Follow-Up to Jury Recommendations in Inquest into the Death of Seven First Nations Youth
THUNDER BAY – NEWS – “Overall, our 5th annual report draws attention to the need to implement community-level inquest recommendations that call on Canada to address on-reserve education infrastructure, funding needs, living conditions, health and mental wellness needs,” said Matawa Education Department Executive Director, Sharon Nate.
“We have been advocating for Canada to address these areas to improve the conditions within the Matawa First Nations communities and eliminate the gap in education outcomes between Indigenous and non-Indigenous students. Not providing these supports, will take us backwards and will further widen this gap.”
Pursuant to the Office of the Chief Coroner’s recommendations for annual reporting on follow-up, the Matawa Education and Care Centre (MECC), formerly, the ‘Matawa Learning Centre,’ yesterday released their report entitled ‘Matawa Education and Care Centre 5th Annual Report on the Seven Youth Inquest – Academic 2020-2021.’ It was dedicated to “all First Nation children and youth who did not make it home,” namely the remains of about 215 children near the Kamloops Indian Residential School in British Columbia in May and the preliminary findings of an estimated 751 unmarked graves near the former Marieval Indian Residential School in Saskatchewan last week.
For the first time—it included an alert regarding MECC’s potential inability to meet inquest recommendations 64, 71, 81, 83, 84, 85, 114 as a result of the lack of federal government commitment to funding the Jordan’s Principle and Choose Life programs past March 2022. The continuation of these programs has been advocated over the past number of months and more recently, in a joint Nishnawbe-Aski Nation (NAN), Keewaytinook Okimakanak (KO), Northern Nishnawbe Education Council (NNEC) letter to Indigenous Services Canada Minister Marc Miller on June 10, 2021.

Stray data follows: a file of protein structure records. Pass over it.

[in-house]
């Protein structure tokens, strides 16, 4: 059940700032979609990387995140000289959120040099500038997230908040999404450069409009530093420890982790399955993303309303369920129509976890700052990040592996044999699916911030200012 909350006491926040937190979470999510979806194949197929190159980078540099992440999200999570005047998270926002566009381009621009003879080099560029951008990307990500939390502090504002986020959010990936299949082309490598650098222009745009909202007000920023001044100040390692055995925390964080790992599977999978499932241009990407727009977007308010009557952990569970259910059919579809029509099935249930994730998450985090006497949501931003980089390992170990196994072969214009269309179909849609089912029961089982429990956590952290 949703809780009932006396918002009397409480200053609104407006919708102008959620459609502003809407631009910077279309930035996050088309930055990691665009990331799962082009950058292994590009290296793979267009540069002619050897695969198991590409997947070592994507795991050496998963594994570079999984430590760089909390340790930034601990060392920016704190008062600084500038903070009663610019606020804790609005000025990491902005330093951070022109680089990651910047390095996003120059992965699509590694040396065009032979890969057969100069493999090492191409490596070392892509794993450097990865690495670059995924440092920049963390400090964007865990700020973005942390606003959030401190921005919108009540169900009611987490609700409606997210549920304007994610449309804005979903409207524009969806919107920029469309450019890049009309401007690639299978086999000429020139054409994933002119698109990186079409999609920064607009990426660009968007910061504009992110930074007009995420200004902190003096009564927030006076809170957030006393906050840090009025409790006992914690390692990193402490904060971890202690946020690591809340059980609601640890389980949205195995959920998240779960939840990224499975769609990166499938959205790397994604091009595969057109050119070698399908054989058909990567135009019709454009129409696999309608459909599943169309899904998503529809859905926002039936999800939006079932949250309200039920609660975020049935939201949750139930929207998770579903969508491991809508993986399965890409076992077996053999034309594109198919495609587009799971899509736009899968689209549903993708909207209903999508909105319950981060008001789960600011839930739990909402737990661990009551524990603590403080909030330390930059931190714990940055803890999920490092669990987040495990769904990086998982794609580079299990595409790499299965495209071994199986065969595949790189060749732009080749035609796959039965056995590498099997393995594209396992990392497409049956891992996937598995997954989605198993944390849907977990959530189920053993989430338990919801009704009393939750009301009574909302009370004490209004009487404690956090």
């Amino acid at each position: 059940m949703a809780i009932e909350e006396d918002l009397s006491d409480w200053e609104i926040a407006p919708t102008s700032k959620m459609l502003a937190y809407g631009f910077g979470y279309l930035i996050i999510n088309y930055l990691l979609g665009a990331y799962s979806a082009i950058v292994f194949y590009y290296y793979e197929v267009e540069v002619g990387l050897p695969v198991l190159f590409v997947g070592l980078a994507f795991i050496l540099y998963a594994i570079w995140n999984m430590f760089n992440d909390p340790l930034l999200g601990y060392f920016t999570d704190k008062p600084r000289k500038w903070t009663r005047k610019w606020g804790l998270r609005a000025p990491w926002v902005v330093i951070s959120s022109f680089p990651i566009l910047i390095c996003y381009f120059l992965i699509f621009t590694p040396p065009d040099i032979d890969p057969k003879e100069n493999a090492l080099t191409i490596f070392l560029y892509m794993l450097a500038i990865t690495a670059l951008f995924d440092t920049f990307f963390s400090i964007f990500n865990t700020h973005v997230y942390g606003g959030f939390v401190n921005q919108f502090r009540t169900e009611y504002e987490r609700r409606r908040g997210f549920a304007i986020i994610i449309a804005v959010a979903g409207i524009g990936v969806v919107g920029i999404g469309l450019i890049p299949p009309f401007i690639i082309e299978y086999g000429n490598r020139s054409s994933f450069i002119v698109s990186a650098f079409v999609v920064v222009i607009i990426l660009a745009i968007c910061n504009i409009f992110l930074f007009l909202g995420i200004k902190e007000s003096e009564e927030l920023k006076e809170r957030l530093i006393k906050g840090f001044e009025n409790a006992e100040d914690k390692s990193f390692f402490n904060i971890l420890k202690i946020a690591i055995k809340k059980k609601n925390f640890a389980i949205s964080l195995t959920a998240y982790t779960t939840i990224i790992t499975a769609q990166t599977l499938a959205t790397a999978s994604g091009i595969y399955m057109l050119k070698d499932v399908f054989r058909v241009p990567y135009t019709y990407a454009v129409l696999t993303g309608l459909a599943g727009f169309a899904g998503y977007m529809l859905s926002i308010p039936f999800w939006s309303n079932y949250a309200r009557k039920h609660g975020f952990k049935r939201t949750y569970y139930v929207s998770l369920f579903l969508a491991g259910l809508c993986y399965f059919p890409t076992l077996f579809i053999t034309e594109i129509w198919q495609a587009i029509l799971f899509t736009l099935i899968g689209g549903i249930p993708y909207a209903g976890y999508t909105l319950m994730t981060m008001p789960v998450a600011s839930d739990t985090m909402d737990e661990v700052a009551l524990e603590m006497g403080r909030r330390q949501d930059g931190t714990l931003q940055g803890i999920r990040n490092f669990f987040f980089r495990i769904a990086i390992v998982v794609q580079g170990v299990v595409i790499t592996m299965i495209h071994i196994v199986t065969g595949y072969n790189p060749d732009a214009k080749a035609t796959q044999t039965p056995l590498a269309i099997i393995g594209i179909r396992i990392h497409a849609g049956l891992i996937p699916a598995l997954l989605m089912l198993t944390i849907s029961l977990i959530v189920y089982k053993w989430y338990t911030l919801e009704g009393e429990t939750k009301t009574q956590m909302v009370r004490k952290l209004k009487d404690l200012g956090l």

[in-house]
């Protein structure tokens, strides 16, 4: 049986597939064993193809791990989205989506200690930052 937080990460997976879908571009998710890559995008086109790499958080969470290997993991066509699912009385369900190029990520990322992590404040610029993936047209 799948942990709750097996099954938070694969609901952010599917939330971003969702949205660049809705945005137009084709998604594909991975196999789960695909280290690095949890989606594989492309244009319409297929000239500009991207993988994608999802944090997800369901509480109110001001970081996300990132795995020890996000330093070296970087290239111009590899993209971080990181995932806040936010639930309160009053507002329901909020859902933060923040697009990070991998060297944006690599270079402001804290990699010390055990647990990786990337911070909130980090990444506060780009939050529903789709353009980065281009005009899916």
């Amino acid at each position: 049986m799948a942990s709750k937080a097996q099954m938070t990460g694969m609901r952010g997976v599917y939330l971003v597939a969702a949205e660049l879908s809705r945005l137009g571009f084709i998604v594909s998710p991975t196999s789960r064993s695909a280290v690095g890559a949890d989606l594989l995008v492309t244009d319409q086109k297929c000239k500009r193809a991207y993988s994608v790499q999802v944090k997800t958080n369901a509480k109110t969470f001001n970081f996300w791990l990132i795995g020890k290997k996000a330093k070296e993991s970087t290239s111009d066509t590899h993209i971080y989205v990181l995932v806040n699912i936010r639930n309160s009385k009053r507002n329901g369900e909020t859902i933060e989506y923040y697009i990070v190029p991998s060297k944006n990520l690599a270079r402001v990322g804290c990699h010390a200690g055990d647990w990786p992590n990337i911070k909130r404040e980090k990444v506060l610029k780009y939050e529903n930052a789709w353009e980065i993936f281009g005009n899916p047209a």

Without this commitment, MECCC will lose the following programs and services for its students: Mental Health Staff and Services; Special Education Staff and Services; Outdoor Education Staff and Services; Elders Program; Cultural Program; Staff Professional Development; Student Education and Training; a partnership with St. Joseph’s Care Group which includes in-school access to a: Clinical Supervisor; Mental Health and Addiction Counsellors; Child and Youth Workers; Nurse Practitioner; Psychologist; Family Therapist and a Psychiatrist.
Besides an impact on education, discontinued or scaled-back Jordan’s Principle and Choose Life funding will negatively impact on mental health and addictions in MECC students’ communities as noted in the the Matawa Health & Social Meno Biimadeswin’s latest report: Review of Back to Our Roots: Chii Kee Way Meno Biimadeseyung | The Strategy to Overcome Prescription Drug Abuse/Misuse in Matawa Communities.
“It is incumbent upon Canada to provide funding via a stable and predictable mechanism that allows for long term strategic planning and discretionary decision making as stated in Inquest Recommendation #12,” said MECC Principal, Brad Battiston. “Stable reliable funding moving forward will provide adequate academic and mental wellness programming for our students.”